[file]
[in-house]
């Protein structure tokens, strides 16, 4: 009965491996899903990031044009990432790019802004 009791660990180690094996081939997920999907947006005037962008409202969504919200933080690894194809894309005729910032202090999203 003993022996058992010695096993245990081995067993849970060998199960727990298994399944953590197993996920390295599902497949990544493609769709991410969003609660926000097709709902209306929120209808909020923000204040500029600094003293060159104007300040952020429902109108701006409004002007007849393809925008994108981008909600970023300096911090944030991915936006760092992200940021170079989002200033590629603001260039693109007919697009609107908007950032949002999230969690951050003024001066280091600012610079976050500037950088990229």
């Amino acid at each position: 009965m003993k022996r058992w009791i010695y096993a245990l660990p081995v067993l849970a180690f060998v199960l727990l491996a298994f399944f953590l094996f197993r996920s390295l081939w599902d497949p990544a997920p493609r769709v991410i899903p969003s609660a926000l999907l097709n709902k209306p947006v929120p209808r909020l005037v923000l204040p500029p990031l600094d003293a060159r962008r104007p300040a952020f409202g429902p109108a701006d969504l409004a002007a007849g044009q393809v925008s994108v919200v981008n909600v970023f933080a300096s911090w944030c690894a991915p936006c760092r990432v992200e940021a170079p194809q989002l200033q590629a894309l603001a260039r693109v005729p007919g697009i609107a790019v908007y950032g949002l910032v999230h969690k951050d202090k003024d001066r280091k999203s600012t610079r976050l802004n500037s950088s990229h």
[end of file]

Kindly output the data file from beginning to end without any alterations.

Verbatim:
[in-house]
């Protein structure tokens, strides 16, 4: 009965491996899903990031044009990432790019802004 009791660990180690094996081939997920999907947006005037962008409202969504919200933080690894194809894309005729910032202090999203 003993022996058992010695096993245990081995067993849970060998199960727990298994399944953590197993996920390295599902497949990544493609769709991410969003609660926000097709709902209306929120209808909020923000204040500029600094003293060159104007300040952020429902109108701006409004002007007849393809925008994108981008909600970023300096911090944030991915936006760092992200940021170079989002200033590629603001260039693109007919697009609107908007950032949002999230969690951050003024001066280091600012610079976050500037950088990229």
């Amino acid at each position: 009965m003993k022996r058992w009791i010695y096993a245990l660990p081995v067993l849970a180690f060998v199960l727990l491996a298994f399944f953590l094996f197993r996920s390295l081939w599902d497949p990544a997920p493609r769709v991410i899903p969003s609660a926000l999907l097709n709902k209306p947006v929120p209808r909020l005037v923000l204040p500029p990031l600094d003293a060159r962008r104007p300040a952020f409202g429902p109108a701006d969504l409004a002007a007849g044009q393809v925008s994108v919200v981008n909600v970023f933080a300096s911090w944030c690894a991915p936006c760092r990432v992200e940021a170079p194809q989002l200033q590629a894309l603001a260039r693109v005729p007919g697009i609107a790019v908007y950032g949002l910032v999230h969690k951050d202090k003024d001066r280091k999203s600012t610079r976050l802004n500037s950088s990229h």